ad: w5yi

Out of band for fire/ems/whatever.

Discussion in 'General Technical Questions and Answers' started by KC7YRA, Feb 5, 2008.

Thread Status:
Not open for further replies.
ad: L-HROutlet
ad: l-rl
ad: abrind-2
ad: Left-2
ad: L-MFJ
ad: Left-3
ad: Subscribe
  1. KI4RVH

    KI4RVH Ham Member QRZ Page

    Most towns around here still have that law. I don't wanna step in someones spit. Especially if they chew. Thats just gross. I think its a good law.

    73

    Chris
     
  2. K9STH

    K9STH Platinum Subscriber Volunteer Moderator Platinum Subscriber QRZ Page

    SVD:

    That is definitely a possibility. However, those "laws" differ from state to state and even from city to city. Since I am not familar with the laws in every local situation I did not comment about them. But, the FCC regulations are the same all over the country and those should be sufficient to keep people from wanting to modify their equipment.

    Glen, K9STH
     
  3. WA9SVD

    WA9SVD Ham Member QRZ Page

    That should suffice, but apparently it doesn't, judging from the posts in this thread and the attitude expressed by some over at "Mods, Tips and Secrets." Some folks get downright belligerent if they don't get immediate instructions on the "MARS/CAP mods." They don't even realize that CAP doesn't allow modified Amateur equipment any more, or that if they WERE in MARS, they could easily get ACCURATE info instead of asking at QRZ.
     
  4. W1JL

    W1JL Ham Member QRZ Page

    To be fair, I think a lot of the belligerence comes about when they realize they can't actually get mods, tips and secrets in the "Mods, Tips and Secrets" forum - only flames.

    I would never mod one of my own rigs, but I can understand the argument and consider it valid ("just in case", "emergency use only"). I also understand why many hams are so unhappy with the idea ("yeah right", "@#$% freebanders", "roger beep"). What I don't understand is why we can't at least be civil in our disagreement so long as no one is breaking any rules.

    Josh, K1XLG.
     
  5. K9STH

    K9STH Platinum Subscriber Volunteer Moderator Platinum Subscriber QRZ Page

    XLG:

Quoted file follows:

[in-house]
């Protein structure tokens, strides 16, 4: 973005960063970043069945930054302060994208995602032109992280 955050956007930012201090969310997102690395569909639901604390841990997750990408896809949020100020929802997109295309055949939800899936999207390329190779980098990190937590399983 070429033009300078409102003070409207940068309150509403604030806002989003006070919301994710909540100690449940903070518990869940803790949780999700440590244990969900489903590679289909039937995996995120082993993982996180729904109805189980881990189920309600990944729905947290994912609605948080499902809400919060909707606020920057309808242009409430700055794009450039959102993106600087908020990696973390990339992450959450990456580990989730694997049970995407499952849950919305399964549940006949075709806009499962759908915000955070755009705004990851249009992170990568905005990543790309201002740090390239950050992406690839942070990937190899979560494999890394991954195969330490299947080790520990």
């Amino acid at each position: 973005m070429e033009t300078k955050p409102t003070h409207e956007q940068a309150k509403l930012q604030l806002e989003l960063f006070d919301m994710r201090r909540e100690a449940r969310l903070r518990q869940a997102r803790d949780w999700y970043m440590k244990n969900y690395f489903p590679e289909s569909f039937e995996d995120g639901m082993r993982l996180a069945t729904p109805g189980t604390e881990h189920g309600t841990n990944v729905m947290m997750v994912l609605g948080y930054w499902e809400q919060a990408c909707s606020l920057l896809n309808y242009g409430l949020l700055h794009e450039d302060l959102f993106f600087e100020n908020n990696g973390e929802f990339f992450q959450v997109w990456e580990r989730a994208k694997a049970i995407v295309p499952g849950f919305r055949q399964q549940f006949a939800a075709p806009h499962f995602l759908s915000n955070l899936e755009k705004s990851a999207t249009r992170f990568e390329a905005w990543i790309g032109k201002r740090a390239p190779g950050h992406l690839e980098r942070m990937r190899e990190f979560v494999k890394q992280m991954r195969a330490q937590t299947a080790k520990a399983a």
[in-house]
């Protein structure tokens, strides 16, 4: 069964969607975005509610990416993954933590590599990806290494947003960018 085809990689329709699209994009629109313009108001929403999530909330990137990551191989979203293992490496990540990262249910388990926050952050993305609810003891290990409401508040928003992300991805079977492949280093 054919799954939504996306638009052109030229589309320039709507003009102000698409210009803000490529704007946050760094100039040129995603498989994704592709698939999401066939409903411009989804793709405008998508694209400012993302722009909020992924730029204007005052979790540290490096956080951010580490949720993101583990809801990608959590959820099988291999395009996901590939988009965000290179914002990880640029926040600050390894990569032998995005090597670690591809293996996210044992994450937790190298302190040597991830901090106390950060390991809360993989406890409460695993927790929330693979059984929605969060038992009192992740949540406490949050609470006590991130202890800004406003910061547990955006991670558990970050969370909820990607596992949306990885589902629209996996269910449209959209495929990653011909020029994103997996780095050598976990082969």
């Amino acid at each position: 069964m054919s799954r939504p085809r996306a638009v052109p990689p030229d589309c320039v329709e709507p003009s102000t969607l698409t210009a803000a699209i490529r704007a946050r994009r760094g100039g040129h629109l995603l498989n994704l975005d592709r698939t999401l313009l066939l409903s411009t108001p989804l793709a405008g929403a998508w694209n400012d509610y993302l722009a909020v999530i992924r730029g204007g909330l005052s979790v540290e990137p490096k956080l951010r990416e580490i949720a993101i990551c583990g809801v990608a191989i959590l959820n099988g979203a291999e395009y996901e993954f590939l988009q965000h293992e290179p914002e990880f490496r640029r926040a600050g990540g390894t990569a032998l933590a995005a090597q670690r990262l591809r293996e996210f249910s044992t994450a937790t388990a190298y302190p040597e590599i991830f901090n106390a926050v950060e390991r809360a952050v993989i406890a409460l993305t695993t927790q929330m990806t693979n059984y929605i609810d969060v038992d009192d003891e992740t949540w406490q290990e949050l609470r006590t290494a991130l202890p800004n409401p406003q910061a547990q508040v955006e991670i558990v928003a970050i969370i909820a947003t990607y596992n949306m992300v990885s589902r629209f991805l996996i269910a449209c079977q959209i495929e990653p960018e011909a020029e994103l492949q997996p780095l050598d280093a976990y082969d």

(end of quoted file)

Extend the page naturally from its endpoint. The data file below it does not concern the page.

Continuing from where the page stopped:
The actual percentage of amateur radio operators that would ever run into a situation in which there was no other means of communications were available is so small that it is, for all practical purposes, basically zero. Unfortunately, if someone does have a modified radio it is just too "handy" to use it to attempt to communicate with the public safety organization in situations where the "true" emergency conditions do not apply. Even if someone notices a "drunk driver" and wants to report it the situation it definitely does NOT constitute a communications emergency.

    Many of the amateur radio operators who are wanting the information to modify their equipment are doing so to use the equipment as volunteer firemen, emergency service personnel, paid public safety personnel who don't want to carry more than one radio, and so forth. Now it is perfectly legal for such a person to use a modified amateur radio unit for receiving. But, the first time they transmit using the radio (except for the extremely rare "true" communications emergency) they have definitely broken the law.

    Those operators who get really "bent out of shape" about not receiving the information or being informed of the penalties for using the modified equipment are usually the EMCOM "whackers" who want to "make out" like they are public safety officials. Frankly, if the department wants the person to have a radio they will either furnish the radio or make sure that the person has a certified unit. Remember that the department can also be fined, lose their license, etc., if they condone the use of non-certified equipment on "their" frequencies.

    It is legal for a person to use certified equipment on public safety frequencies IF they are authorized by that agency even if they are not actually employed by the agency, an official "volunteer", etc. When I owned the company that "took care of" virtually all of the radio communications by public safety organizations in Collin County, Texas, I was definitely "authorized" by those agencies to transmit on "their" frequencies. In 10 years of handling this there was exactly 1 situation in which I came across a situation which resulted in having to contact one of the organizations. That was a house fire in one of the small towns that had a volunteer fire department. I was on my way to meet with the fire chief when I drove by a house that was on fire. I contacted the county dispatcher who then put out the official notification to the volunteer fire department. It turned out to be a case of arson. I just happened to have a camera in my vehicle and took some photos before the department arrived as well as during their fighting of the fire. I was later called as a witness in the trial of the arsonist.

    Now the radio equipment that I used was definitely "type accepted". The "new" term for "type accepted" is now "certified".

    Glen, K9STH
     
  6. WA9SVD

    WA9SVD Ham Member QRZ Page

    Josh,